Catherine Hunt's plea for more funding into mental health issues facing teenagers following the death of her daughter is very painful to read.
Dr Catherine Hunt's gifted daughter Stephanie was discovered hanging at her home in Pensford last year and despite family efforts to revive her was declared dead at the scene.
After the inquest Dr Hunt made a heartfelt plea to the Government saying that she believed there had not been a good enough response to young people's issues of suicide or cyber bullying.
Figures tell us that suicide is the biggest killer of the under-35 age group and by the very nature of their depression it often makes them withdrawn and so difficult to reach using more conventional methods.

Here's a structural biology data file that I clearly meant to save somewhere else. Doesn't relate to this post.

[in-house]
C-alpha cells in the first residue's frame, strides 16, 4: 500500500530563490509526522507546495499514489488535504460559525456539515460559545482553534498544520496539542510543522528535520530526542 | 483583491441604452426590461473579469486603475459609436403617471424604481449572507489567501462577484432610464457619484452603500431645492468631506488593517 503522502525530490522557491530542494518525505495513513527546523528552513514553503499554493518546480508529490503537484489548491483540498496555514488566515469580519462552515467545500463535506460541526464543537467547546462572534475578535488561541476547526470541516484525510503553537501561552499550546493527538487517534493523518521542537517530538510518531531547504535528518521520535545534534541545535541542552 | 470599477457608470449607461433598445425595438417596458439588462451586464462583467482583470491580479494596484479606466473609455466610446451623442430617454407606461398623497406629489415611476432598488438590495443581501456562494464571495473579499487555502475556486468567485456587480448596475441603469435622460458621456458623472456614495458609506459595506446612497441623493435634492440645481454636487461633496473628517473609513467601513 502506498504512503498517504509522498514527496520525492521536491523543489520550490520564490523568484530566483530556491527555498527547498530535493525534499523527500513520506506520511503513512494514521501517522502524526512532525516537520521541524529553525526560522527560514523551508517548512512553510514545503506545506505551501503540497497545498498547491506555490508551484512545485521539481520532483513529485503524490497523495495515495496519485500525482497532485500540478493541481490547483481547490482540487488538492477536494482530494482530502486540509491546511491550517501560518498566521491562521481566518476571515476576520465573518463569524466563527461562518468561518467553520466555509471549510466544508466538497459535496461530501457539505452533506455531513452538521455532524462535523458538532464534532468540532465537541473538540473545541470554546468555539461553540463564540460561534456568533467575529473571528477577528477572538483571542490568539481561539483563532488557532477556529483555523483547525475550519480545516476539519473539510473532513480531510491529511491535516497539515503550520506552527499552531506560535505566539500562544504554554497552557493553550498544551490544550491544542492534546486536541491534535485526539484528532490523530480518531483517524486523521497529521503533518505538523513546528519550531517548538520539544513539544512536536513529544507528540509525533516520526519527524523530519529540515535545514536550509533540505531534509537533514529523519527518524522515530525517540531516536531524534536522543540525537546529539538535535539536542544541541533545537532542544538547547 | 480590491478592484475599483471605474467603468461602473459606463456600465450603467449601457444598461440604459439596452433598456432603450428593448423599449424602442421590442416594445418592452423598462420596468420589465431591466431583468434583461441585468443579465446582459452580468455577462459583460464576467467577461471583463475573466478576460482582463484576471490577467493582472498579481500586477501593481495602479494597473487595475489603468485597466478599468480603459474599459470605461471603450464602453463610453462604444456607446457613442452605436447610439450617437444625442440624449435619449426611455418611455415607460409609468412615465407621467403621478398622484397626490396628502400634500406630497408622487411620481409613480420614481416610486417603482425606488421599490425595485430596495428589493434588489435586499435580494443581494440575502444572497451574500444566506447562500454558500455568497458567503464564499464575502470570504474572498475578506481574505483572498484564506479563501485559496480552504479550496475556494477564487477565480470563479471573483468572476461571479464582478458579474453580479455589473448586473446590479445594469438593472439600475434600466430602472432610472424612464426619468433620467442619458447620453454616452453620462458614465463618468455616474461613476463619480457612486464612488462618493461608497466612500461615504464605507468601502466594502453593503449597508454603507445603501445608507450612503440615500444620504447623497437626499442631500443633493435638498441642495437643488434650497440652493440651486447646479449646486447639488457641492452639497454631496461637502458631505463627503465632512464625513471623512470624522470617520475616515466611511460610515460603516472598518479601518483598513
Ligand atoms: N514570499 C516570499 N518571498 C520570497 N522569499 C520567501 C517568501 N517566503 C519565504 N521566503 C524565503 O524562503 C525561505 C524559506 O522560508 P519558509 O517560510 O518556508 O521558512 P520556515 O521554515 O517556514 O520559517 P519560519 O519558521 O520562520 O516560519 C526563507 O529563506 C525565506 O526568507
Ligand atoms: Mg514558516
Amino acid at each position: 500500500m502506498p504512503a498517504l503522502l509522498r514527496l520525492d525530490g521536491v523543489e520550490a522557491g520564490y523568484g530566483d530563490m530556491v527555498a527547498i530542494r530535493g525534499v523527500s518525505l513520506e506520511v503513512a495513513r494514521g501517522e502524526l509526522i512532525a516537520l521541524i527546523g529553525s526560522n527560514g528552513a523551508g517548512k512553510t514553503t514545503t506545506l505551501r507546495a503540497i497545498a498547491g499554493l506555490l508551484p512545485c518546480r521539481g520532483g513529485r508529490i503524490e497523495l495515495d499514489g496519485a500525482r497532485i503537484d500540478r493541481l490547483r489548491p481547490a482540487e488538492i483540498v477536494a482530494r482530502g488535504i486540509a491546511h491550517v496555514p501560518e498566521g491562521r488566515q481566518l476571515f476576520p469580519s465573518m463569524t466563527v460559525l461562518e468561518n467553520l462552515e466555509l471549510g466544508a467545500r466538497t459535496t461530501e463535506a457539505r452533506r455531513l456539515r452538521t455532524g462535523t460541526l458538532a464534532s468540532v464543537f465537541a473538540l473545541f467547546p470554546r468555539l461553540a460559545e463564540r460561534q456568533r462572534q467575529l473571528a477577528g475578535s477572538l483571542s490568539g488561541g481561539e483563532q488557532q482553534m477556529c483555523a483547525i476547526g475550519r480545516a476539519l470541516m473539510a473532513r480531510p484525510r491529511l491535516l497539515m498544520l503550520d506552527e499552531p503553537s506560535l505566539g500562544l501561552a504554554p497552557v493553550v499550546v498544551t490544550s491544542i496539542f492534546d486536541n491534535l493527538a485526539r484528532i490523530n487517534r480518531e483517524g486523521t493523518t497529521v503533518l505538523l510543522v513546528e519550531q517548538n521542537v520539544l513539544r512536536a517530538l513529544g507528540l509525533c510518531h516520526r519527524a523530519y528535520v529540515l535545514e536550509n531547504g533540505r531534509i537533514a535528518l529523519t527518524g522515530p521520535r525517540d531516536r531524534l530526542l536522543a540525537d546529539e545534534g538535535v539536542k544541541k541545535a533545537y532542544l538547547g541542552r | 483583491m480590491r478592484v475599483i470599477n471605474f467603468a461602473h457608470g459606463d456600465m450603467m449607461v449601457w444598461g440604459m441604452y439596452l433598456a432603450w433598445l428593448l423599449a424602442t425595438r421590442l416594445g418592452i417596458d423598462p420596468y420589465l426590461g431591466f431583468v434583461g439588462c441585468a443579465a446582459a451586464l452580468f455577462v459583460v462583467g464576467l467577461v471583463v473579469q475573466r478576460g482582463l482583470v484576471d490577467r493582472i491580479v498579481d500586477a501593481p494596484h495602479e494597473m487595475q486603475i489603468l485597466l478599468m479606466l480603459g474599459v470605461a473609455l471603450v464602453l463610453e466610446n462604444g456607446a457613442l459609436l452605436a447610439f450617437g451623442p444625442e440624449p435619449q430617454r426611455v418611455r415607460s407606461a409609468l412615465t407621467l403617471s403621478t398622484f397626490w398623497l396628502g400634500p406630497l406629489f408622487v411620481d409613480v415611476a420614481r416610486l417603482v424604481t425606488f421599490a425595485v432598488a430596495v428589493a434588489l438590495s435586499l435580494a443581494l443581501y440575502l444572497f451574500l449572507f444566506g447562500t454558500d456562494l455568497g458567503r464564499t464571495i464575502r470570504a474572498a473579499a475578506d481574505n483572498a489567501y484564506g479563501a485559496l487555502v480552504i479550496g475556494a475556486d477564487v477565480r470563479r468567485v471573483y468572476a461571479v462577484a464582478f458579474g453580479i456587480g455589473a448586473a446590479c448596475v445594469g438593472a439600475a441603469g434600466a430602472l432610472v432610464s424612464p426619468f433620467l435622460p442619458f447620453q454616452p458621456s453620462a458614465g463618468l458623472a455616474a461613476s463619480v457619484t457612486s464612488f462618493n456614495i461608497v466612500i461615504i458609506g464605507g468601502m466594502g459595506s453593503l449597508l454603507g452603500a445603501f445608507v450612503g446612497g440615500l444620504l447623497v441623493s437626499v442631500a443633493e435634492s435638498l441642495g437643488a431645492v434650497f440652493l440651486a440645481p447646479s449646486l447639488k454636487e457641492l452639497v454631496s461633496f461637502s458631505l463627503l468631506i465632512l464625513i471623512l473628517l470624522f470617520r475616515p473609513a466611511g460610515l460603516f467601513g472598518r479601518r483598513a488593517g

We echo the family's belief that depression can be a killer disease and should be treated with the seriousness it deserves.
Stephanie had been self harming and refused to eat and so it is surprising to a bystander at least that The Child and Mental Health Service could not find any diagnosable mental health problems or suicide risk.
It's easy with hindsight to see than something was tragically missed here.
It is difficult to know what Stephanie was thinking, but it's obvious that she was in a really dark place and although her family tried to get help there wasn't enough help there for her.